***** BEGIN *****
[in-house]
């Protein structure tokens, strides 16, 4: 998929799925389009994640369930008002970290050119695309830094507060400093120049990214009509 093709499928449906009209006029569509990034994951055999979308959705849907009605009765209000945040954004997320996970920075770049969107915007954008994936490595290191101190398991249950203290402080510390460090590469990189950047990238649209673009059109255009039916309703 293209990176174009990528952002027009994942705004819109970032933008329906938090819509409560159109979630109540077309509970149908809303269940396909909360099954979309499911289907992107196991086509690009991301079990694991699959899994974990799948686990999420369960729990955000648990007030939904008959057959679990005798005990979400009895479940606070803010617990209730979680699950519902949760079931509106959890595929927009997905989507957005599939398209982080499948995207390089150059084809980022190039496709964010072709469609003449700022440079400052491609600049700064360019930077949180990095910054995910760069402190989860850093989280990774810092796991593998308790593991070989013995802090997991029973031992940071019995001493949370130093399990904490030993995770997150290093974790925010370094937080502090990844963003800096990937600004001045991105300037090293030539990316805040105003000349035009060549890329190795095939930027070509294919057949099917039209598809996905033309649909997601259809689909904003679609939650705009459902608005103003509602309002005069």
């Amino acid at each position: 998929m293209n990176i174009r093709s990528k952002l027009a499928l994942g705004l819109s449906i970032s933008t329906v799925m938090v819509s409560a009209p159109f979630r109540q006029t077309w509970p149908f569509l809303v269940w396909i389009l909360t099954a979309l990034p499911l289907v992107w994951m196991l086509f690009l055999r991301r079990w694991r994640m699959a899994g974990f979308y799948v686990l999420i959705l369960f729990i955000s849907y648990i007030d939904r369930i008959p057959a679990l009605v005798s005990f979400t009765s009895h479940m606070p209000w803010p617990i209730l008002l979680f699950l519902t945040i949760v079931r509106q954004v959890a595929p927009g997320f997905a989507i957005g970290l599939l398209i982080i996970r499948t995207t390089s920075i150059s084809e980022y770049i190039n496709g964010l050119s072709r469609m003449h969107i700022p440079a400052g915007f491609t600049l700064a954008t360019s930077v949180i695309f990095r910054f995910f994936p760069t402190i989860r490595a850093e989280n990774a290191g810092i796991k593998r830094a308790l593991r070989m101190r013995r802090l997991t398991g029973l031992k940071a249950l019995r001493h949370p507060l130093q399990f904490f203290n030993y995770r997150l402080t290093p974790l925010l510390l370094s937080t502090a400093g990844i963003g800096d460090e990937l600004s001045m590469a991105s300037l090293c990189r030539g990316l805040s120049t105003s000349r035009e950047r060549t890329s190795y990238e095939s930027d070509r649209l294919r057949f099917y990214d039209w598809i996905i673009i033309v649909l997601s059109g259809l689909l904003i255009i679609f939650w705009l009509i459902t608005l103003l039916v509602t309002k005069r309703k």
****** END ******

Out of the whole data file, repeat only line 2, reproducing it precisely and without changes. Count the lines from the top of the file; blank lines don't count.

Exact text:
């Protein structure tokens, strides 16, 4: 998929799925389009994640369930008002970290050119695309830094507060400093120049990214009509 093709499928449906009209006029569509990034994951055999979308959705849907009605009765209000945040954004997320996970920075770049969107915007954008994936490595290191101190398991249950203290402080510390460090590469990189950047990238649209673009059109255009039916309703 293209990176174009990528952002027009994942705004819109970032933008329906938090819509409560159109979630109540077309509970149908809303269940396909909360099954979309499911289907992107196991086509690009991301079990694991699959899994974990799948686990999420369960729990955000648990007030939904008959057959679990005798005990979400009895479940606070803010617990209730979680699950519902949760079931509106959890595929927009997905989507957005599939398209982080499948995207390089150059084809980022190039496709964010072709469609003449700022440079400052491609600049700064360019930077949180990095910054995910760069402190989860850093989280990774810092796991593998308790593991070989013995802090997991029973031992940071019995001493949370130093399990904490030993995770997150290093974790925010370094937080502090990844963003800096990937600004001045991105300037090293030539990316805040105003000349035009060549890329190795095939930027070509294919057949099917039209598809996905033309649909997601259809689909904003679609939650705009459902608005103003509602309002005069």